Virginia and Maryland Probate Inventories
300+ Transcriptions Recorded 1740 - 1810
Often as part of the process of settling an estate after an individual's death an inventory was taken listing the deceased's personal and chattel property and this was recorded in the county court records.
No probate inventory appears in court records for George Mason of Gunston Hall (1725-1792). The lack of this type of documentation makes it a challenge to understand how Gunston Hall was used and furnished. To get a better sense of what Mason owned, staff at Gunston Hall conducted an extensive study of the possessions owned by people who lived in the proximate time period and region, and who belonged to the upper classes of society. The main sources of this information were the local probate records.
Court records were collected from nearby counties of Fairfax, Prince William and Stafford in Virginia and Charles and Prince George's counties in Maryland. To these were added selected records from the Virginia cities of Norfolk and Fredericksburg and the Virginia counties of James City, Elizabeth City, Lancaster, Surrey, Richmond, Frederick, Charles City, Spotsylvania, Middlesex, Westmoreland and York, as well as Anne Arundel County and Annapolis in Maryland. In all, 325 selected inventories were transcribed, and these were compiled into a database that allows searching for individual items.
Gunston Hall partnered with the Center for History and New Media (CHNM) at George Mason University to adapt this database for the general public and publish it on the CHNM website along with teaching guides and images of the original documents. The result is Probing the Past.
Because many of the extensive search features of the original database were not retained in the web version, Gunston Hall has published the full database online for download. This full version allows quick and flexible searches of individual items. For example, it can be used to find and compare inventories containing such items as silver candlesticks or windsor chairs. In addition these searches can be done in combination with categories such as class and gender, as well as urban or rural dwellings.
Download Probate Database (50 MB zip file) — requires Microsoft Access 2013 Runtime or later
Document Images and Transcriptions
Complete document images and transcriptions for the 325 probate inventories are available on the Probing the Past website: http://chnm.gmu.edu/probateinventory. The transcriptions can also be found on the Gunston Hall website: http://www.gunstonhall.org/library/probate/probate_list.html. To conduct a refined search click here.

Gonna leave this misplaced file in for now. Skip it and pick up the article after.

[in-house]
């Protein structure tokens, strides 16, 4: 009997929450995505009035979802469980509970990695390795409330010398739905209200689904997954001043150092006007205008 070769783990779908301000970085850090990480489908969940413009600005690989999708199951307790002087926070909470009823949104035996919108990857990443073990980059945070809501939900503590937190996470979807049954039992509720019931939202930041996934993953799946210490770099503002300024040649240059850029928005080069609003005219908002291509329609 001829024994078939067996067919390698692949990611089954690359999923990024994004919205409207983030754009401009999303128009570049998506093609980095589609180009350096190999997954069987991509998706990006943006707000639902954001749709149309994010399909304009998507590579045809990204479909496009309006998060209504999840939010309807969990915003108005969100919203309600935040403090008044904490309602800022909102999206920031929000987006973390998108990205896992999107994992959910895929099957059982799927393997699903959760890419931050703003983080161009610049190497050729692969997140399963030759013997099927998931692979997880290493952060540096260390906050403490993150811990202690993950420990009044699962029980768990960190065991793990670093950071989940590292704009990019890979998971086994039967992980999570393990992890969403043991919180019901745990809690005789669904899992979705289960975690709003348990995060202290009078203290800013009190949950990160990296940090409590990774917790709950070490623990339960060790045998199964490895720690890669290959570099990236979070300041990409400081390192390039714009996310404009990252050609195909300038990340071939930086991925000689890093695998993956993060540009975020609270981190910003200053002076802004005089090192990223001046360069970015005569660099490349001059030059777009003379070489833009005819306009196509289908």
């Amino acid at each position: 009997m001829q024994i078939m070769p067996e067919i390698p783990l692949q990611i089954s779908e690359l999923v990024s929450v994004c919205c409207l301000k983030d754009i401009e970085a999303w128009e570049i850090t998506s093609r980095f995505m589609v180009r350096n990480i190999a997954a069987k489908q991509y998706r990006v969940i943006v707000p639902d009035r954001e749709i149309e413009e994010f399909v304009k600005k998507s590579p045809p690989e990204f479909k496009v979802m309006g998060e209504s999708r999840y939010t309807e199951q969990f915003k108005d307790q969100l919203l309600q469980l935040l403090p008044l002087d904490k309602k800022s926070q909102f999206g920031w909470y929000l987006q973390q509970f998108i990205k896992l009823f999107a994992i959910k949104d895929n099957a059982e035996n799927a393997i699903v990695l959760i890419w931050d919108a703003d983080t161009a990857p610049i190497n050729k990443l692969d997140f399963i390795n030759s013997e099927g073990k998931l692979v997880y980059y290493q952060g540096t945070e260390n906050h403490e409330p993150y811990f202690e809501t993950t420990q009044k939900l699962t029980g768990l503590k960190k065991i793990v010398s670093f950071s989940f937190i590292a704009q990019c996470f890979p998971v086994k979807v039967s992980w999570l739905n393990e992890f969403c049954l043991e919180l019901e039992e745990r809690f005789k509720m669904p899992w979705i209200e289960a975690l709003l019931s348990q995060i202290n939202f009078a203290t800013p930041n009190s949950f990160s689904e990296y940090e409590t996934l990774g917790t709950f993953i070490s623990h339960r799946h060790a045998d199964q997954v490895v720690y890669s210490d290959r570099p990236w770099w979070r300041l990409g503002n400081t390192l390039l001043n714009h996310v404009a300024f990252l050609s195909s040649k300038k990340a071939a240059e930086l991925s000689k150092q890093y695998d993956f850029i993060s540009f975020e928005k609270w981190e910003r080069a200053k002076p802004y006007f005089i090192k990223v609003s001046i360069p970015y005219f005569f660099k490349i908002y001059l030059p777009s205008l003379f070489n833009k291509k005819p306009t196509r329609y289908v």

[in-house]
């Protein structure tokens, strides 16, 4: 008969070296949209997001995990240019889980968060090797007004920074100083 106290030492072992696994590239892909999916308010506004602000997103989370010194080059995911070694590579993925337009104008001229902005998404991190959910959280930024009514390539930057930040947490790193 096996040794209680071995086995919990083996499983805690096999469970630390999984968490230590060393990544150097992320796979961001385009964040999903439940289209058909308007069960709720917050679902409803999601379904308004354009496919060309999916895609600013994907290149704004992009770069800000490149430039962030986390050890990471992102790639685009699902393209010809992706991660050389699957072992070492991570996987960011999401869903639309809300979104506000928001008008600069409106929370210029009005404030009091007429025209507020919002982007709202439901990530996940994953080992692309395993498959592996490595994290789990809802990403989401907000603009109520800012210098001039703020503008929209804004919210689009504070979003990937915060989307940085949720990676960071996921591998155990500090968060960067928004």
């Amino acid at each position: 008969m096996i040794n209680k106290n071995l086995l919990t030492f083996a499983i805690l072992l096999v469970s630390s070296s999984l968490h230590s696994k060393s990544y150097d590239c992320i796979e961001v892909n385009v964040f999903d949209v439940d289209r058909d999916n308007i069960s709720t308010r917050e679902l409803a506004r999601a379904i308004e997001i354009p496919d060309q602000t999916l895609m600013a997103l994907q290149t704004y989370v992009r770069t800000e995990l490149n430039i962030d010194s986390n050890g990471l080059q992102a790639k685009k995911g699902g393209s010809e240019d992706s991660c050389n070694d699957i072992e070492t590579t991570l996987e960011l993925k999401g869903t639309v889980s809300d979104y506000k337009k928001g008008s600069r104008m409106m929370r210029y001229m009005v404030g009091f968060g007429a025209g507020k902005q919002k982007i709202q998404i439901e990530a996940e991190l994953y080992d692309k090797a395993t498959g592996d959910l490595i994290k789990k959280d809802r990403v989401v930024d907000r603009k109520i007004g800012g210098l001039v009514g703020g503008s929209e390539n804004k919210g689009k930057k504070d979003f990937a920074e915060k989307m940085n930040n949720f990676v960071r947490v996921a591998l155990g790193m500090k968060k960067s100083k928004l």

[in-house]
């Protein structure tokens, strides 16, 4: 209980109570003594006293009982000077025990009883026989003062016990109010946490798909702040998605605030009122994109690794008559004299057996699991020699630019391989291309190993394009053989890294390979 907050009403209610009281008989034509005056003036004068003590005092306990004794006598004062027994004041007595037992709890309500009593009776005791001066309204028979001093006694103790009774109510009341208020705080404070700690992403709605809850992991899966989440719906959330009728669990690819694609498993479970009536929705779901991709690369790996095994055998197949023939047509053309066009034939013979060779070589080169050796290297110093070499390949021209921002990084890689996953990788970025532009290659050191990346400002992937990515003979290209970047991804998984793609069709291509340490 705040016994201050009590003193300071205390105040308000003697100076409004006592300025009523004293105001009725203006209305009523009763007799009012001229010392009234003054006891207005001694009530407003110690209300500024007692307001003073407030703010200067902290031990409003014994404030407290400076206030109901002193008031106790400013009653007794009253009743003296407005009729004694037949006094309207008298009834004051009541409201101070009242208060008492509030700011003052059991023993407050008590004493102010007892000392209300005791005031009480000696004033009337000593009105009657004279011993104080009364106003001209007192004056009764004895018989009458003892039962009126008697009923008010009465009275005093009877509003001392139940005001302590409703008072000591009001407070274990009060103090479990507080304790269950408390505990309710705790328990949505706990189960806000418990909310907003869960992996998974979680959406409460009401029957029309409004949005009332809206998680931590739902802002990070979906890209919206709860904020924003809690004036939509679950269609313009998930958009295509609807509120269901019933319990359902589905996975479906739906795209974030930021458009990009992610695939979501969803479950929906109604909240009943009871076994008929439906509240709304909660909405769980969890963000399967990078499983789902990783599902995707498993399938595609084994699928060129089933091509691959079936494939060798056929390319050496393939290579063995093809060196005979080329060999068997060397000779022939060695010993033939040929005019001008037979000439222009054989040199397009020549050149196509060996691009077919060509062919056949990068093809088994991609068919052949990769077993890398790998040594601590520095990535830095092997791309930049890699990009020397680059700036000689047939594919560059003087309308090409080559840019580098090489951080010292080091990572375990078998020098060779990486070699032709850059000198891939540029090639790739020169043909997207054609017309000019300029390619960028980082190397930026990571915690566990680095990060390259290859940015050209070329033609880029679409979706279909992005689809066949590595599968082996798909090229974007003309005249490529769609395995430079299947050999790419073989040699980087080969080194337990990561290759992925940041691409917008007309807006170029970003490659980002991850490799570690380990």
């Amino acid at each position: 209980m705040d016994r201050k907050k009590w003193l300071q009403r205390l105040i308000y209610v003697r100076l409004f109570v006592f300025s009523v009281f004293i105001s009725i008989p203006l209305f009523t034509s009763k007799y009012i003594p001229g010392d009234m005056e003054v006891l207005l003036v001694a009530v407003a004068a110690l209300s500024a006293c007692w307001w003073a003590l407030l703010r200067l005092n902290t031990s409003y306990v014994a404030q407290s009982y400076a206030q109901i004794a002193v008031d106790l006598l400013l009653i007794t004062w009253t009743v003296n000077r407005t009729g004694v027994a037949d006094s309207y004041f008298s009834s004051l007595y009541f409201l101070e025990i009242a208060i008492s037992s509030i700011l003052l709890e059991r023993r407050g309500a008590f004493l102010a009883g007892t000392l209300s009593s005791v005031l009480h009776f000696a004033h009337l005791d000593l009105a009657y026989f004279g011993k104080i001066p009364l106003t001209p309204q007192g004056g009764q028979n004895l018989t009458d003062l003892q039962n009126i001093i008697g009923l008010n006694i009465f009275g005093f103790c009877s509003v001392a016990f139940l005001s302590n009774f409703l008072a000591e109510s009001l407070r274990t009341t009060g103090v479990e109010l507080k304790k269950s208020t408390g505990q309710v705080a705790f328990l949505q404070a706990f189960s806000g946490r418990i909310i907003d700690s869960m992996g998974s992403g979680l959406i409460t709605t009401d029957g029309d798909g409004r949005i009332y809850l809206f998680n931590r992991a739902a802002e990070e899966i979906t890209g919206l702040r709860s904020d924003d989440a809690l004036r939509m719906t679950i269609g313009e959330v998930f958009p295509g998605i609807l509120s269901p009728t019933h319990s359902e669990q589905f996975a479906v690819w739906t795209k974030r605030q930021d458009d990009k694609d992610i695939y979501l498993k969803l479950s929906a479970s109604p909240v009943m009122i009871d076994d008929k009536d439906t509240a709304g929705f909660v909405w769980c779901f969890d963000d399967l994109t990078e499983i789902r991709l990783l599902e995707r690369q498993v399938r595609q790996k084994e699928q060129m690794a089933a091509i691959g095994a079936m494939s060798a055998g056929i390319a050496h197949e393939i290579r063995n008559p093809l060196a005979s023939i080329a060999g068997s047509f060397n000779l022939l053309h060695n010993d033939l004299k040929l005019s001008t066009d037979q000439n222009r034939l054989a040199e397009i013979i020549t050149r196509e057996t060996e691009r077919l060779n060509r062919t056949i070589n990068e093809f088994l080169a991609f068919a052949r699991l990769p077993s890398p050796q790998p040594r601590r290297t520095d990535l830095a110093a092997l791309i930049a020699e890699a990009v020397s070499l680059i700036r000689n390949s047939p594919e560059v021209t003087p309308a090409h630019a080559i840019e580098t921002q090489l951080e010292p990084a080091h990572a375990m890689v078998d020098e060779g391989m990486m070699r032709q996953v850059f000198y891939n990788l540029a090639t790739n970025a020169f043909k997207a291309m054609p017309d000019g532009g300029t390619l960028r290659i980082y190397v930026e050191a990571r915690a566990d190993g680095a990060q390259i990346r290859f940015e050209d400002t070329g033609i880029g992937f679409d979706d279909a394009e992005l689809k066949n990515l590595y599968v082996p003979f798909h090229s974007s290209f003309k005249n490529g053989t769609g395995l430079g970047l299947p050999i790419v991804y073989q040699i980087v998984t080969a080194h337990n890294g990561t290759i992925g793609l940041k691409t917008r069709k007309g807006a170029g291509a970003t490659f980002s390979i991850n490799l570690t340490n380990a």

Provides an index of appraisers, creditors, kin, executors and court officials listed in the inventories: http://www.gunstonhall.org/library/probate/namesindex.pdf
A list of entries used to describe items in the DETAIL table of the database. The structure, called the nomenclature, is a three part hierarchy of terms used to place inventoried items into a record. The nomenclature defines Category, Sub-Category, (Sub_Categ) and Type of article, i.e., furniture, seating, chair. The items are further defined by material and color. The List of Entries includes all categories, sub-categories, types, materials, and colors used in the database. This is very useful, not only for understanding the database organization but also in searching for specific items. It is recommended that this document be printed for ease of use. http://www.gunstonhall.org/library/probate/list_entries.pdf
Gunston Hall Plantation Furnishings Plan
The results of Gunston Hall's research into Mason's home and furnishings have been published online as the Room Use Study.
The probate database was made possible by a grant from the Chipstone Foundation of Milwaukee, Wisconsin and funding from the Gunston Hall Board of Regents. The online publication of Probing the Past was made possible by a grant from the Virginia Foundation for the Humanities.
For researchers and museums who want to use the database structure for their own data collection, we welcome and encourage it. We only ask, as a matter of courtesy, that Gunston Hall is credited.